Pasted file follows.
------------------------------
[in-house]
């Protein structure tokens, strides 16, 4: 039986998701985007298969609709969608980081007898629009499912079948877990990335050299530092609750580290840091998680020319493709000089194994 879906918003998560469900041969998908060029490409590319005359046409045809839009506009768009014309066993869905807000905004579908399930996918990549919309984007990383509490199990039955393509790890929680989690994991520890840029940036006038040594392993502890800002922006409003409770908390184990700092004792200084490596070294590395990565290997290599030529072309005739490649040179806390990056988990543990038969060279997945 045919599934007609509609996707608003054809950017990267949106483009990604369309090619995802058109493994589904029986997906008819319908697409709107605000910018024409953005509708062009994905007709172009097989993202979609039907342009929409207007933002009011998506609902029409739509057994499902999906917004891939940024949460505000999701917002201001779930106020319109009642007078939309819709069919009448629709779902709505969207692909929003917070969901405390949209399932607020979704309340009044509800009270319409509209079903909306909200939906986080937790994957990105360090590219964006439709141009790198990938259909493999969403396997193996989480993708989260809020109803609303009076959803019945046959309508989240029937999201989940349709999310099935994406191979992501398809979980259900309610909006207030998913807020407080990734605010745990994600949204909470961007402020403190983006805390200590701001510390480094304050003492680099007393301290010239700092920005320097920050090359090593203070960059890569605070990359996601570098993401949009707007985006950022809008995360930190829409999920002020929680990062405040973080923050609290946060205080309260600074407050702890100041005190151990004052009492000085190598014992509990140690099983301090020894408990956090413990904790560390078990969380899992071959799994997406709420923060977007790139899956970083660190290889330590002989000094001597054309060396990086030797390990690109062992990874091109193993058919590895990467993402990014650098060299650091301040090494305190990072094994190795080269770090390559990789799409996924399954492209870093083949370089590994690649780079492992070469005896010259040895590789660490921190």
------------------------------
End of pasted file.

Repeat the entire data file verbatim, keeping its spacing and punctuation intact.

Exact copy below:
[in-house]
């Protein structure tokens, strides 16, 4: 039986998701985007298969609709969608980081007898629009499912079948877990990335050299530092609750580290840091998680020319493709000089194994 879906918003998560469900041969998908060029490409590319005359046409045809839009506009768009014309066993869905807000905004579908399930996918990549919309984007990383509490199990039955393509790890929680989690994991520890840029940036006038040594392993502890800002922006409003409770908390184990700092004792200084490596070294590395990565290997290599030529072309005739490649040179806390990056988990543990038969060279997945 045919599934007609509609996707608003054809950017990267949106483009990604369309090619995802058109493994589904029986997906008819319908697409709107605000910018024409953005509708062009994905007709172009097989993202979609039907342009929409207007933002009011998506609902029409739509057994499902999906917004891939940024949460505000999701917002201001779930106020319109009642007078939309819709069919009448629709779902709505969207692909929003917070969901405390949209399932607020979704309340009044509800009270319409509209079903909306909200939906986080937790994957990105360090590219964006439709141009790198990938259909493999969403396997193996989480993708989260809020109803609303009076959803019945046959309508989240029937999201989940349709999310099935994406191979992501398809979980259900309610909006207030998913807020407080990734605010745990994600949204909470961007402020403190983006805390200590701001510390480094304050003492680099007393301290010239700092920005320097920050090359090593203070960059890569605070990359996601570098993401949009707007985006950022809008995360930190829409999920002020929680990062405040973080923050609290946060205080309260600074407050702890100041005190151990004052009492000085190598014992509990140690099983301090020894408990956090413990904790560390078990969380899992071959799994997406709420923060977007790139899956970083660190290889330590002989000094001597054309060396990086030797390990690109062992990874091109193993058919590895990467993402990014650098060299650091301040090494305190990072094994190795080269770090390559990789799409996924399954492209870093083949370089590994690649780079492992070469005896010259040895590789660490921190």